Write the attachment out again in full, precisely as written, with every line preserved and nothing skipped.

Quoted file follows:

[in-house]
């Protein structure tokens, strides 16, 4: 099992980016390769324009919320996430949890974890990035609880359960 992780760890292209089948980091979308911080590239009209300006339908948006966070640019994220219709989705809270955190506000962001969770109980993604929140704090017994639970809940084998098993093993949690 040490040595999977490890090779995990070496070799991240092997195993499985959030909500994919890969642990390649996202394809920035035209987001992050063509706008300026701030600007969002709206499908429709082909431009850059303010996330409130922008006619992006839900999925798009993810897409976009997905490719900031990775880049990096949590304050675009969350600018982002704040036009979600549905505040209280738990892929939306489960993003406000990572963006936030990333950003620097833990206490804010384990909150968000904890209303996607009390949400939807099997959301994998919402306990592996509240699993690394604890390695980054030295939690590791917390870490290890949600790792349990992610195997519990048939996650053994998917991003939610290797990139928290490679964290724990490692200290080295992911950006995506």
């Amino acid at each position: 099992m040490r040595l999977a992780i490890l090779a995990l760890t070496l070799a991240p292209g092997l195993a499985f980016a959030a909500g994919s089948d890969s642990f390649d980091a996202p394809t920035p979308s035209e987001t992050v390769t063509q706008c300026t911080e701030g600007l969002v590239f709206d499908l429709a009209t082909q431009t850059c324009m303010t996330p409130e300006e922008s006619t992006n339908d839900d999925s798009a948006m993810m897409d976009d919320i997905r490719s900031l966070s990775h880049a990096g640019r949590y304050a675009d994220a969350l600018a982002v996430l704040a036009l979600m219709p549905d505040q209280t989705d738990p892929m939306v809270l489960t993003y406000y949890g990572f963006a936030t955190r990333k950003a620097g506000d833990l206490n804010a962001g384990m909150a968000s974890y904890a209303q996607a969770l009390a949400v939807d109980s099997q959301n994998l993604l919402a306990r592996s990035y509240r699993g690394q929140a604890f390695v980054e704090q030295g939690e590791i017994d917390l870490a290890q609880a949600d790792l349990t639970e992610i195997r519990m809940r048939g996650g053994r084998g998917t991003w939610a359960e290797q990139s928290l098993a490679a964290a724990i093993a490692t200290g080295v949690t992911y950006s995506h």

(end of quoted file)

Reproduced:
[in-house]
């Protein structure tokens, strides 16, 4: 099992980016390769324009919320996430949890974890990035609880359960 992780760890292209089948980091979308911080590239009209300006339908948006966070640019994220219709989705809270955190506000962001969770109980993604929140704090017994639970809940084998098993093993949690 040490040595999977490890090779995990070496070799991240092997195993499985959030909500994919890969642990390649996202394809920035035209987001992050063509706008300026701030600007969002709206499908429709082909431009850059303010996330409130922008006619992006839900999925798009993810897409976009997905490719900031990775880049990096949590304050675009969350600018982002704040036009979600549905505040209280738990892929939306489960993003406000990572963006936030990333950003620097833990206490804010384990909150968000904890209303996607009390949400939807099997959301994998919402306990592996509240699993690394604890390695980054030295939690590791917390870490290890949600790792349990992610195997519990048939996650053994998917991003939610290797990139928290490679964290724990490692200290080295992911950006995506």
């Amino acid at each position: 099992m040490r040595l999977a992780i490890l090779a995990l760890t070496l070799a991240p292209g092997l195993a499985f980016a959030a909500g994919s089948d890969s642990f390649d980091a996202p394809t920035p979308s035209e987001t992050v390769t063509q706008c300026t911080e701030g600007l969002v590239f709206d499908l429709a009209t082909q431009t850059c324009m303010t996330p409130e300006e922008s006619t992006n339908d839900d999925s798009a948006m993810m897409d976009d919320i997905r490719s900031l966070s990775h880049a990096g640019r949590y304050a675009d994220a969350l600018a982002v996430l704040a036009l979600m219709p549905d505040q209280t989705d738990p892929m939306v809270l489960t993003y406000y949890g990572f963006a936030t955190r990333k950003a620097g506000d833990l206490n804010a962001g384990m909150a968000s974890y904890a209303q996607a969770l009390a949400v939807d109980s099997q959301n994998l993604l919402a306990r592996s990035y509240r699993g690394q929140a604890f390695v980054e704090q030295g939690e590791i017994d917390l870490a290890q609880a949600d790792l349990t639970e992610i195997r519990m809940r048939g996650g053994r084998g998917t991003w939610a359960e290797q990139s928290l098993a490679a964290a724990i093993a490692t200290g080295v949690t992911y950006s995506h």